Enter Marmot. He cold-called the company, explained his background, and asked if they’d be interested in helping him make the journey to finish the PCT. By the end of the call, Marmot was on board, and has continued to sponsor Thomas and his efforts ever since.

Not long after his successful six-month PCT hike in 2010, Thomas started considering other options. He began an attempted thru-hike of the 486-mile Colorado Trail, employing a "sweep"—a hiker who would follow him, so if he got into trouble, he could stay put and help would come. But the sweep never showed up. Thomas hiked as far as he could on his own, unprepared to be on the trail completely alone, he soon had to end the trip. Once again, he was reminded that he didn’t want to be dependent on other people.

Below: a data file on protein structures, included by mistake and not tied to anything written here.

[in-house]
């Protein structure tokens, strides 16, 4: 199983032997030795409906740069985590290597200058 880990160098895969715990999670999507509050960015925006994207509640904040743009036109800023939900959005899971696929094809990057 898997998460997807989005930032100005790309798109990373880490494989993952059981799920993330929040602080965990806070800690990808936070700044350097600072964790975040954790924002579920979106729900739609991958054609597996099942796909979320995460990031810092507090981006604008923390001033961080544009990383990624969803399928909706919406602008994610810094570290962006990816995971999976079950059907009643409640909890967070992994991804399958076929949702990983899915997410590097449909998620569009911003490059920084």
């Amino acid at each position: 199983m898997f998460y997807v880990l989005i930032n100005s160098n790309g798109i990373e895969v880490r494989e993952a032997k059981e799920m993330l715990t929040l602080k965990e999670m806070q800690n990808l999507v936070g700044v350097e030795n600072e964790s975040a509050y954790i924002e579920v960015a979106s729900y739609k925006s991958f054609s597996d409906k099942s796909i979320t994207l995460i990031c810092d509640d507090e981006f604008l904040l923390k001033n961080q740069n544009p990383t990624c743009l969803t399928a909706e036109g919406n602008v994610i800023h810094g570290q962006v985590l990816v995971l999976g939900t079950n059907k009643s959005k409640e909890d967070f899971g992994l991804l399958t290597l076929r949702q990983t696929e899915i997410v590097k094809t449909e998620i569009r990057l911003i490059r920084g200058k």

Refusing to be deterred, Thomas started calling organizations that trained guide dogs. Each time he explained what he was looking for—a guide dog that could help him navigate on the trail—he was turned down. Some people simply told him it couldn’t be done, and others told Thomas he shouldn’t be out there, either.

The last place on Thomas’s list was Guide Dogs for the Blind, a nonprofit based in San Rafael, California, that trains guide dogs. He called them up, shared his story, and waited for them to tell him not to even bother applying. Instead, he recalls, the admissions officer thought for a moment, then told him that while something like this had never been done, they wanted to give it a try. Thomas waited a year and a half for his new partner to be trained.

Thomas and Tennille on their thru-hike of the Colorado Trail in 2015.
    Photo courtesy of Trevor Thomas
Thomas and Tennille on their thru-hike of the Colorado Trail in 2015. Photo courtesy of Trevor Thomas